Hockey Headlines

Friday, 7 August 2015

Tough Guys Are Gentle

The helmetless man to the left? That's Pierre-Luc Letourneau-Leblond. Yes, that's quite a name, but the big winger is one tough hombre when it comes to the fisticuffs. Not known as an adept scorer, he does have 35 career goals since his early days in junior with the QMJHL's Baie-Comeau Drakkar. His career-high in one season was eight goals in 2010-11 with the Albany Devils when he also set a career-high for penalty minutes in one season with 334! Needless to say, Monsieur Leblond is never going to be questioned when it comes to being the toughest kid on the playground.

However, what makes the dichotomy of hockey tough guys so great is that they're gentle giants off the ice. Bob Probert, Georges Laraque, Tie Domi, and all the other big names you can think of were generally the nicest guys once the final whistle went and they blended back into society. Pierre-Luc Letourneau-Leblond is no different as this video from Twitter today proves.
Monsieur Leblond found a rather young bird who had ended up in the drink, and was looking for advice as how to help the fledgling out. I piped up and told Mr. Leblond to put the bird near its nest once more to ensure that it was safe and felt safe. As you can see in Mr. Leblond's video, the young bird found its way to the top of a warm roof where it could sun itself in terms of getting warm while resting up for its next flight attempt.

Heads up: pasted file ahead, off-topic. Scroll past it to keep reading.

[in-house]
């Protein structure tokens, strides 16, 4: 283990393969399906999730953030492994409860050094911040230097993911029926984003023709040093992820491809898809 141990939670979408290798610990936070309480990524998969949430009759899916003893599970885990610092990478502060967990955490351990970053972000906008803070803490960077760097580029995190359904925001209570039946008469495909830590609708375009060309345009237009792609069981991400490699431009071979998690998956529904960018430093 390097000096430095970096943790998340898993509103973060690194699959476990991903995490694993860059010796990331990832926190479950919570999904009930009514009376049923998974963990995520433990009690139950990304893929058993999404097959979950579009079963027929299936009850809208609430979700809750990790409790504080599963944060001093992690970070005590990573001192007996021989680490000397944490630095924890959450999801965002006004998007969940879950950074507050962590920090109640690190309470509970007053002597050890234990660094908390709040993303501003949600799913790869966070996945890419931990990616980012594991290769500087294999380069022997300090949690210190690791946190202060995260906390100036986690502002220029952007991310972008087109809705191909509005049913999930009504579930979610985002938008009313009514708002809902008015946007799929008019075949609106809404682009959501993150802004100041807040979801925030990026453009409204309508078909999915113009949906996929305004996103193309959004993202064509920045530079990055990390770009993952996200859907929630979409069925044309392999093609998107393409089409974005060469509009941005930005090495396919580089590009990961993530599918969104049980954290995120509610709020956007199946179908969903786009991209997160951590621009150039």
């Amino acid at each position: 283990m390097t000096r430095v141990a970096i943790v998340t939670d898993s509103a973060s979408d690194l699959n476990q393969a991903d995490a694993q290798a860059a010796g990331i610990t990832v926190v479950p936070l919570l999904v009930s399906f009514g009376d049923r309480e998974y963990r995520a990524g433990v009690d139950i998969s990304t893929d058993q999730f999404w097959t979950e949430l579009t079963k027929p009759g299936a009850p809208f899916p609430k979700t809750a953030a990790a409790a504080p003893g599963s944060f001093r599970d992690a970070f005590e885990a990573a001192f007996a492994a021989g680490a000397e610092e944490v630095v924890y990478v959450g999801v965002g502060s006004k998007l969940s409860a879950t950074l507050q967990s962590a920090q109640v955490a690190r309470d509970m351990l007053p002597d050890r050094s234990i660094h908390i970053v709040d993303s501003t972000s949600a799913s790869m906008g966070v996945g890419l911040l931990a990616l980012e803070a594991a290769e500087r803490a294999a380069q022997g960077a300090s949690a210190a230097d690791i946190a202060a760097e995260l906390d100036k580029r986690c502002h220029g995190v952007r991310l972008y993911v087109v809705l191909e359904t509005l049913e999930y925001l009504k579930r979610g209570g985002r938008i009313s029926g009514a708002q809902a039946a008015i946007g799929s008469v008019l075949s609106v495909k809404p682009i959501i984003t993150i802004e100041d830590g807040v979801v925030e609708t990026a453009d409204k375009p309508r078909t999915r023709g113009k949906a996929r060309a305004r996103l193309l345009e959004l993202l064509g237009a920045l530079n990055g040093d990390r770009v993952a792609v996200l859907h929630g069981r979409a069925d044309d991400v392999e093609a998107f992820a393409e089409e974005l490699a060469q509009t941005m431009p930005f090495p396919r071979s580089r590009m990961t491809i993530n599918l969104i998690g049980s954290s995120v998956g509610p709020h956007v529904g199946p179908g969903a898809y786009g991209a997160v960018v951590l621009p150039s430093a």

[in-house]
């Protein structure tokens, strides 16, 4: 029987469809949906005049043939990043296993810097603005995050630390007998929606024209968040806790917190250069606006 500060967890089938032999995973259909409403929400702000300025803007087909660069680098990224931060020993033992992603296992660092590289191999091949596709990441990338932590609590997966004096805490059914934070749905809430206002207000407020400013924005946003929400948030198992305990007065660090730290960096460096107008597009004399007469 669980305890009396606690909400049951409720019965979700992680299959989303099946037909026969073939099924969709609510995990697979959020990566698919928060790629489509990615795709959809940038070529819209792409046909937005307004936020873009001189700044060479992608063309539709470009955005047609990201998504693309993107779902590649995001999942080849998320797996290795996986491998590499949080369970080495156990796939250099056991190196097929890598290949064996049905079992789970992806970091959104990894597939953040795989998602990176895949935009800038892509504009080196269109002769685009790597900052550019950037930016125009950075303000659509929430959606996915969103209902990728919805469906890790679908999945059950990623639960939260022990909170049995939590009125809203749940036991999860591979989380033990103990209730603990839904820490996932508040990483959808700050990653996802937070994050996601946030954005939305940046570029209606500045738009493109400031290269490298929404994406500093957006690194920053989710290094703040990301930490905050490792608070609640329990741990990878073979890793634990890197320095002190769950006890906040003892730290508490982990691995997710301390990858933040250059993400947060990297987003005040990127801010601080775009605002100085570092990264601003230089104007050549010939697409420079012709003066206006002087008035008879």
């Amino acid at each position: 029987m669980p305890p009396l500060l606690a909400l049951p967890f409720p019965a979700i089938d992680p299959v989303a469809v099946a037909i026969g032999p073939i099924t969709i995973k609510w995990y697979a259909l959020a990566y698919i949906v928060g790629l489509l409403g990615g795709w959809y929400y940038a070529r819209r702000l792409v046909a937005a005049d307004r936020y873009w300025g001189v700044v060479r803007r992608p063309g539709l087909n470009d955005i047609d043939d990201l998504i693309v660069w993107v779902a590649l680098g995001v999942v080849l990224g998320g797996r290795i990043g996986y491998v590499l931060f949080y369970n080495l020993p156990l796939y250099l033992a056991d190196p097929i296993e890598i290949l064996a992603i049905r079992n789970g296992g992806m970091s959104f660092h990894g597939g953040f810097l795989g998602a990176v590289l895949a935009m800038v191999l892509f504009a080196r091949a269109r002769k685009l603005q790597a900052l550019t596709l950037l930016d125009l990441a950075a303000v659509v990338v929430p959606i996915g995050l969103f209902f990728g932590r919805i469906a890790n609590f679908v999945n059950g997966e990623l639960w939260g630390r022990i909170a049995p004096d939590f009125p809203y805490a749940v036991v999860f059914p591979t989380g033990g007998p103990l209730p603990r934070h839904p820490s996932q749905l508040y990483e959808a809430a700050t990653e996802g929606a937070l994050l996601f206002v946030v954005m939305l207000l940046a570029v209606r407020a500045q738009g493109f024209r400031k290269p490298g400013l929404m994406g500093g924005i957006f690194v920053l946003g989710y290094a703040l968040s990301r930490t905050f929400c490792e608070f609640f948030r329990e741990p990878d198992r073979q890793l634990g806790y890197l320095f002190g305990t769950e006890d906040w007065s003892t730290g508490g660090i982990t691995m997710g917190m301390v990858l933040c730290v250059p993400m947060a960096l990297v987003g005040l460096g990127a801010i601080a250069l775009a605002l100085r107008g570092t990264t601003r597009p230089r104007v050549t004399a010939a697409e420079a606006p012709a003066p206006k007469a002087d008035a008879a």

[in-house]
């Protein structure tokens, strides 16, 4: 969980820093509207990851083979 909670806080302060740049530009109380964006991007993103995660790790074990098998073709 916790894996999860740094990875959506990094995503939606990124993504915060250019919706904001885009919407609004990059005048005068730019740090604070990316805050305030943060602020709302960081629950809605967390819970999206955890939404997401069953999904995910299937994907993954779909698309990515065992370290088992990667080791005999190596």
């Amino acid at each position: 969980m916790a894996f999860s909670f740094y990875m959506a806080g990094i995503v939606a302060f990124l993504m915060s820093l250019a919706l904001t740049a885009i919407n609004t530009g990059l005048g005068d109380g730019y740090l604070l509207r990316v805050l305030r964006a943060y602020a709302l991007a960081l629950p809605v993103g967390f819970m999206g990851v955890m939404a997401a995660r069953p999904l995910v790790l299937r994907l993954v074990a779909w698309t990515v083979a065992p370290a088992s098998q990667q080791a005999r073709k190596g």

Mr. Leblond did the right thing, folks. That baby bird now has a chance at flight once more, meaning it has a better than good chance of survival. For a guy everyone fears on the ice, this little bird found a helping hand in some of the most feared mitts in the AHL.

For those out there shaking their heads and thinking, "He touched the bird. The mom won't take it back. She'll smell him", I want to point out that this myth has been perpetuated for a long time with no scientific basis. "Birds don't have a very strong sense of smell ," Miyoko Chu, biologist at the Cornell Lab of Ornithology, told Rose Eveleth of livescience.com. "so you won't leave a scent that will alarm the parent. Usually, birds are quite devoted to their young and not easily deterred from taking care of them."

Now don't go out there and start just grabbing at baby birds, readers. But if you see one that seems to be struggling like Mr. Leblond did in the water, go ahead and put your Superman or Wonder Woman costume on and pick the little bird up. You're doing it no harm in terms of its mother not feeding it or abandoning it altogether.

Today's Superman? Mr. Pierre-Luc Letourneau-Leblond. Gentlest hands of all.

Until next time, keep your sticks on the ice!

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